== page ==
But this is truly William Wyler‘s towering achievement. He’s considered by his peers as a master craftsman of cinema, and rightly so. I just read on IMDb that Wyler was an assistant director on the 1925 version of Ben-Hur, who knew he’d go on to surpass that film in so many ways three decades later.

Gladiator (2000)

Oscar Facts: Won 5 Oscars out of 12 nominations

ThursdayPicks_Gladiator

I have dedicated a post for Ridley Scott’s magnum opus a few years ago and even today he still can’t reclaim the glory of this Roman epic. I’m going to self-plagiarize myself here as I still carry a torch for this film and each repeat viewing reminds me just spectacular it is. Gladiator is a visceral spectacle that offers a thrilling blend of intellect and physical strength.  Massively entertaining and memorable, it lived up to the promise of Maximus himself: “I will give them something they have never seen before.“ Oh yes, we’re definitely entertained.

I LOVE that both the hero and the villain are equally-matched in terms of how intensely they’re portrayed on screen. Both Russell Crowe and Joaquin Phoenix gave tremendous performances, culminating to a thrilling and emotional finale worth cheering for. Like the two films I mentioned above, this film ticks all the right boxes to be considered a classic. Visually and emotionally satisfying, it also boasts one of the greatest soundtracks ever by Hans Zimmer. It’s the soundtrack that’s been copied many times over but never surpassed.

BONUS PICK:

Gone with the Wind (1939)

GWTW_OakTreeI just had to include this film as it’s also one of my earliest intro to Hollywood films and even eight decades later, this film is still being talked about. I’d call it a monumental classic, showing the best and absolute worst of American history during the civil war era. Some people didn’t care for the melodrama and it seems overindulgent at times thanks to producer David O. Selznick‘s constant meddling, but few films are as beautifully-shot and wonderfully-acted as this one. There are just too many iconic scenes and dialog from this film, some of them I have highlighted here on its 75th anniversary. Whether you’d end up liking it or not, this is one of those cinematic gems every film fan should be compelled to check out.


What do you think of my picks? Have you seen these films?

Everybody’s Chattin’ + Question of the Week on Tom Hiddleston as Ben Hur

Happy Friday everybody! I’m going to hit two birds with one stone again today in combining two post *series* in one.

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Ok, so let’s start with some of my favorite posts from the past week:

  • RIP_RobinWilliamsIt’s been quite a very sad week for film fans… we lost two beloved actors within days of each other. I’m still reeling from Robin Williams‘ sudden passing, which is very tragic indeed. It’s nice to see people’s outpouring of tributes to the comic genius whose lives have been touched by a certain role he did throughout his illustrious career:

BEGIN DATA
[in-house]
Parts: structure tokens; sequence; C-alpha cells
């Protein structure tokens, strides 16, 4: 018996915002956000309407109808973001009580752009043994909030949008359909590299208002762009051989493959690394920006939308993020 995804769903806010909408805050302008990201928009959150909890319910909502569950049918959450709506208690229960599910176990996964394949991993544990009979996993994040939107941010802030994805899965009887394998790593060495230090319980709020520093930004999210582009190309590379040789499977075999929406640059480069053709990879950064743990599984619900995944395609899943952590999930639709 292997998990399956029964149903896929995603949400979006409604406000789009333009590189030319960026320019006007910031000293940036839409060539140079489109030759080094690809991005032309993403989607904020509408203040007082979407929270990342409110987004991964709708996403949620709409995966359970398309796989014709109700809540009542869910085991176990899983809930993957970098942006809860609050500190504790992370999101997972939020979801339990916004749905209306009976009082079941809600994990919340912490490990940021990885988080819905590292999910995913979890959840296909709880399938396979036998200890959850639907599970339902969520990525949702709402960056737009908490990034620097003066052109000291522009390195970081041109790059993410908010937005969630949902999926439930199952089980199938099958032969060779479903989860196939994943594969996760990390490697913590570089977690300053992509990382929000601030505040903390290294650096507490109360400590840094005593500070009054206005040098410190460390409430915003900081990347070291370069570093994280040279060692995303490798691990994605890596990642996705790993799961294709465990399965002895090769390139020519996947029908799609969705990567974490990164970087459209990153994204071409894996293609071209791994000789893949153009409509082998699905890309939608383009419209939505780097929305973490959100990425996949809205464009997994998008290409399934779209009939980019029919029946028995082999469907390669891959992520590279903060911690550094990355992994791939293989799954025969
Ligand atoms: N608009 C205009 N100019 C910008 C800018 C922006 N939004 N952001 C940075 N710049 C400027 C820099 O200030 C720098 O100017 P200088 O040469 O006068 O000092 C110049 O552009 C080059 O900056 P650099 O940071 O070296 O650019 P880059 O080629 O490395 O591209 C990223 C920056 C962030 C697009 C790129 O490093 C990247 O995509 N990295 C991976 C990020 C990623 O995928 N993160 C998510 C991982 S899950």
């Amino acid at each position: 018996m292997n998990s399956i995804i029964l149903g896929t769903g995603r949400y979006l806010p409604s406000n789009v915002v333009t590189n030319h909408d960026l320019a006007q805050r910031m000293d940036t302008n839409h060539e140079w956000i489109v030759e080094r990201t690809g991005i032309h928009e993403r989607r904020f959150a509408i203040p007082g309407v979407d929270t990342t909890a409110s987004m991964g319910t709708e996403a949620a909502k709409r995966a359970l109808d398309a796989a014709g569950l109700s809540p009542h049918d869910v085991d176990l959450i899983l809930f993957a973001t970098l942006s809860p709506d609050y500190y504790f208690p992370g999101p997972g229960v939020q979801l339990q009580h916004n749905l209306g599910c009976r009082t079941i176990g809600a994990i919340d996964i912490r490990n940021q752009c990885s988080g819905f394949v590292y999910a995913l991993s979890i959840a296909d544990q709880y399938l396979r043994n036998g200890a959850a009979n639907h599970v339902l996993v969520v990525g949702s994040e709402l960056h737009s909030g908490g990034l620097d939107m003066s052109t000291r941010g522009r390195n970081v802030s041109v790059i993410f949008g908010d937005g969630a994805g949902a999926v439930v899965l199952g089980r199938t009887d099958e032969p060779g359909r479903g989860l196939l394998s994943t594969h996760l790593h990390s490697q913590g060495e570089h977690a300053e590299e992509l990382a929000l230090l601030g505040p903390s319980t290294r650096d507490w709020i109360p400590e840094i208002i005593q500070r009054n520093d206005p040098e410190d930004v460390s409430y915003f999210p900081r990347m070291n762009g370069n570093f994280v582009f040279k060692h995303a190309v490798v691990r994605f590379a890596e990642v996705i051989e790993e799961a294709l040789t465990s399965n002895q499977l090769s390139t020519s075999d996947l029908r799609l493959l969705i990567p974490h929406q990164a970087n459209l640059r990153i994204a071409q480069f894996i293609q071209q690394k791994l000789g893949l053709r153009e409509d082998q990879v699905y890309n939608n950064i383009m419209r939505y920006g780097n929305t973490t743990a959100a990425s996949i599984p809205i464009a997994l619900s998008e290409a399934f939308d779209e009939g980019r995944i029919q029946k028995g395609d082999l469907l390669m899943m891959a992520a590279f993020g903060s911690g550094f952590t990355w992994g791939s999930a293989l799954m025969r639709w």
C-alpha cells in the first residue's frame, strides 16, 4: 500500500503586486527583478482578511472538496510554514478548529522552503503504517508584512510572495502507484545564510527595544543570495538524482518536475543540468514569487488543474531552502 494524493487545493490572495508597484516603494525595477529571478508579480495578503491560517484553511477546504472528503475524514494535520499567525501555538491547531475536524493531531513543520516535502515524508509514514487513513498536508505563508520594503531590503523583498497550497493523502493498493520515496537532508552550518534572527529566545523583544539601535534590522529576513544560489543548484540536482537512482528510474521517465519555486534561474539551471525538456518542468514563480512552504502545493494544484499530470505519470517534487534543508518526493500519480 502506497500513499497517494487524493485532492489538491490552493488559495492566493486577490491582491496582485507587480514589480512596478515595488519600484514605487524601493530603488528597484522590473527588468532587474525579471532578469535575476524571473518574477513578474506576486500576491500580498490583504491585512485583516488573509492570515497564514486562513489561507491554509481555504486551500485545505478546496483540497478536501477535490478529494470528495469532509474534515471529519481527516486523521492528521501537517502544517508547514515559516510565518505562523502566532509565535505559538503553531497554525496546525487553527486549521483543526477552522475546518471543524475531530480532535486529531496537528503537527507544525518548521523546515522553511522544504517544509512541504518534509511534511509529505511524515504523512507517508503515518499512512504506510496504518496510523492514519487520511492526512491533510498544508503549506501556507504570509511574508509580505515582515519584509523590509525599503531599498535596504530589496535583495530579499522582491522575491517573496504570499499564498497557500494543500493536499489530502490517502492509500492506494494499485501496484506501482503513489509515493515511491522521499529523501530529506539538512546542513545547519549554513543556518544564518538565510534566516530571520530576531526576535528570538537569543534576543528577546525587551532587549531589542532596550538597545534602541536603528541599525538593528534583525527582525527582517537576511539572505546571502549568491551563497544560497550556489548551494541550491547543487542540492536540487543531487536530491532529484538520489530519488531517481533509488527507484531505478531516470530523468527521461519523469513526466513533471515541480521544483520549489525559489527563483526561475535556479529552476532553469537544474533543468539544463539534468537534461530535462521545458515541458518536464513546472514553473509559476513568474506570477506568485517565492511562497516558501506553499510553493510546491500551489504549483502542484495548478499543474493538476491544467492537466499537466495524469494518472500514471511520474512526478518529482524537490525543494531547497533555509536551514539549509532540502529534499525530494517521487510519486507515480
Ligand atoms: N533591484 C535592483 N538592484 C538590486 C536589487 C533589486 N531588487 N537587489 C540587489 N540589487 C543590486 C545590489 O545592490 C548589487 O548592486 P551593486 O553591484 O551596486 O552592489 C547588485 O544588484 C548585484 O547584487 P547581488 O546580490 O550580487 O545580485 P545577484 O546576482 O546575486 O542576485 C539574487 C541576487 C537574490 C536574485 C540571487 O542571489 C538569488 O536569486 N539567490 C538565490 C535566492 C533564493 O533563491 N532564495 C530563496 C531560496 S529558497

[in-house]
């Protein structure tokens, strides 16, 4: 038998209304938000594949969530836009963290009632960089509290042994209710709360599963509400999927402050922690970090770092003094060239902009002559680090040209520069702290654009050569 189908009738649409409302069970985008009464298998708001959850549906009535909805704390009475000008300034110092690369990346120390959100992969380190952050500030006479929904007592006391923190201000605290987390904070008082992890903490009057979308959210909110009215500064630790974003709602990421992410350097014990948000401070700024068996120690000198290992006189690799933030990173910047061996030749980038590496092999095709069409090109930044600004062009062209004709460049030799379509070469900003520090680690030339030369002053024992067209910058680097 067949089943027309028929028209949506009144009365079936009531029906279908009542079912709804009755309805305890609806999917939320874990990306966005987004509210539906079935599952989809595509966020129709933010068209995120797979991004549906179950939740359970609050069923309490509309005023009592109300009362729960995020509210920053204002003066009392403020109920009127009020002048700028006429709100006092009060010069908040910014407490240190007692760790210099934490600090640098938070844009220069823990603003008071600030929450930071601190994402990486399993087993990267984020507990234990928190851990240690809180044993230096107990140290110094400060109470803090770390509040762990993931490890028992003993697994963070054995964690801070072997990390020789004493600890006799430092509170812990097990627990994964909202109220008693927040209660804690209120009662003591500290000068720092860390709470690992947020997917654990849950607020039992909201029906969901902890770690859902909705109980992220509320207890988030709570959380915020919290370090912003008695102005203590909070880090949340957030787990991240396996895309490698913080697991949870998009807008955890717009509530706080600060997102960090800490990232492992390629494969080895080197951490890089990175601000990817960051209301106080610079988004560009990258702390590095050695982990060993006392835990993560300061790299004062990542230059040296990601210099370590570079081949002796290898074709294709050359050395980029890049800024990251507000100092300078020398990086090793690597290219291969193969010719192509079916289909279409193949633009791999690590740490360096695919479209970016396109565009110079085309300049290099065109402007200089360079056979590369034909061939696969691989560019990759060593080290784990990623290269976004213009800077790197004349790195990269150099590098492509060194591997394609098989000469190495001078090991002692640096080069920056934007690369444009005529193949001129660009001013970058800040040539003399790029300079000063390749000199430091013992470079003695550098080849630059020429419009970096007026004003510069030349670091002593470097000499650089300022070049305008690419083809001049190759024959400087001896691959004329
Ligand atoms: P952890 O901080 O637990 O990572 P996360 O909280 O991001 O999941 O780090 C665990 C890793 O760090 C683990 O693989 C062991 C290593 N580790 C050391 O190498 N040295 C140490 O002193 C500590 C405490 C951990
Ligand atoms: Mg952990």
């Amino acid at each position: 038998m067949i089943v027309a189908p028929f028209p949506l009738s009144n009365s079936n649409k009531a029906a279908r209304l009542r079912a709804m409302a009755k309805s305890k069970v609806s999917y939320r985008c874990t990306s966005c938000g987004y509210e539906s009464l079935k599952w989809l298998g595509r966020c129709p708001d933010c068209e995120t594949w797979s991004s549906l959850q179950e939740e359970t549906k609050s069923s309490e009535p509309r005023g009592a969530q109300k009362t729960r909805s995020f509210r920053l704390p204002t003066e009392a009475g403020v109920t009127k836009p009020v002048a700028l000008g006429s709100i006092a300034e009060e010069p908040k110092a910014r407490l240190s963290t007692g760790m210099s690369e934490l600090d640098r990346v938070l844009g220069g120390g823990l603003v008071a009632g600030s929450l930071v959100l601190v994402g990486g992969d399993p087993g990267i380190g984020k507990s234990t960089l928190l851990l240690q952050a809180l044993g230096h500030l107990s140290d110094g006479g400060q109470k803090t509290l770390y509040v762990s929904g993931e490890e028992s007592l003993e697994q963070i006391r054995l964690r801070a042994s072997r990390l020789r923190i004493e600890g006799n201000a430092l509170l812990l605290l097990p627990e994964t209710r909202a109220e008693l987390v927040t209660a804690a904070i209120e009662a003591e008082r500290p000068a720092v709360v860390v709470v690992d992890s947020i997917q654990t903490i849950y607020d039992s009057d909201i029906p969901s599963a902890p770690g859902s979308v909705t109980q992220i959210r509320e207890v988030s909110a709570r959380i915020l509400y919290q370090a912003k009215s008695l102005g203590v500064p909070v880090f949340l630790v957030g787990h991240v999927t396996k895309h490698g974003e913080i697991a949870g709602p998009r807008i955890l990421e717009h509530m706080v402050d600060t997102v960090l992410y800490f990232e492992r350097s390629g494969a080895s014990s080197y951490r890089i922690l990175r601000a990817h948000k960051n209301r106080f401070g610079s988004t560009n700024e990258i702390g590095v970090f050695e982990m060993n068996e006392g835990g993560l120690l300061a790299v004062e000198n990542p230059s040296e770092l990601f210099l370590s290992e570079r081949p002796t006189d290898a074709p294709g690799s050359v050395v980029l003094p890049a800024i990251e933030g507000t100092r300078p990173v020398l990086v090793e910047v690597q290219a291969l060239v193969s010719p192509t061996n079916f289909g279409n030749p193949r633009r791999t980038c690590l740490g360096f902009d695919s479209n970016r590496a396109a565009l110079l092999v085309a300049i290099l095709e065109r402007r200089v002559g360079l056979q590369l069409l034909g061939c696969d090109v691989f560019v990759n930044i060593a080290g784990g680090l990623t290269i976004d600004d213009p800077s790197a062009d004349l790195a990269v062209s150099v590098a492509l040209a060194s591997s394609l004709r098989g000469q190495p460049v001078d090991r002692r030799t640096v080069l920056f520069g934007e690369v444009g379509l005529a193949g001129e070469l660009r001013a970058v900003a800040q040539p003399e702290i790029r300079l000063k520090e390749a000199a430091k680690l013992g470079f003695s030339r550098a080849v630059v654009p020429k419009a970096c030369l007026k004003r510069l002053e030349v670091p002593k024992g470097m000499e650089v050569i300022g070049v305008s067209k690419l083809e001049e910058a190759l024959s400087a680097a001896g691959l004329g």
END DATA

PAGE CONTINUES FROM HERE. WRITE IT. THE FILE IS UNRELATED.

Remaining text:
Alex did an In Character post, Andrew and Steven paid tribute listing their favorite roles, Kristin highlights a wonderful scene from his Oscar-winning role Good Will Hunting, and Mark took a break from blogging hiatus to dedicate a Trivia Tribute filled with interesting tidbits. Lastly, Dan posted Top 10 Films of the late actor, whilst Nostra made a Many Faces Of post which illustrates his amazing versatility.
  • RIPLaurenBacallThis week we also lost a beloved classic actress Lauren Bacall. I wish I had seen more of her work, so far I have only seen her in Designing Woman. Well, Keith wrote a lovely tribute filled with beautiful photos and lots of recommendations on her work.
  • On a more cheerful note, Lady Sati shone a spotlight on rising star Chris Pratt, whilst Terrence posted a bunch of new trailers to get excited about some upcoming releases.
  • Michael highlighted a favorite scene from one of my favorite sci-fi movies The Abyss, Mark reviewed a neo noir crime drama Cold in July, whilst Tom ventured out of his comfort zone by watching the period drama Belle, bravo Tom! 😀
  • Tyson‘s been back blogging again and posted some of the Desert Island Classic posts. This time it’s Abbi‘s turn to pick which movies she’d take when she’s stranded.
  • Josh posted his 1971 CinSpec Awards, apparently a great year for movies and I like how The French Connection got plenty of mentions. Meanwhile, Rodney reviewed Transcendence which I still hasn’t got time to check out, and Eric reviewed Sideways, the 2004 dark comedy by Alexander Payne as part of his annual 50 Movie Project.
  • Last but not least, my pal Raul wrote a piece on the Film Inquiry site about Steve McQueen’s Trifecta. Of course we’re talking about the British director, not the classic actor 😀

Now for Question of the Week!

A whole bunch of tweets and casting news have been circulating lately that Tom Hiddleston is wanted for the leading role in the upcoming Ben-Hur adaptation. Now, as a fan of the 1959 film with Charlton Heston, which is actually a remake of a silent 1925 film, I wasn’t immediately keen on this project. Now, I LOVE Biblical epics but it seems that the trend in Hollywood is to forgo the source material and only use the character/story as a base to launch something else entirely *cough* Noah *cough.* You can read my thoughts about Biblical screen adaptations here.

But you know what, the casting of Hiddleston did pique my interest. It’s not final yet but I really hope he’d do it. I think the classically-trained actor would be wonderful in the role. We all know he’s got screen charisma and surely he could play a hero as well as he did a villain.

Hiddles as Coriolanus at Donmar Warehouse, London
Hiddles as Coriolanus at Donmar Warehouse, London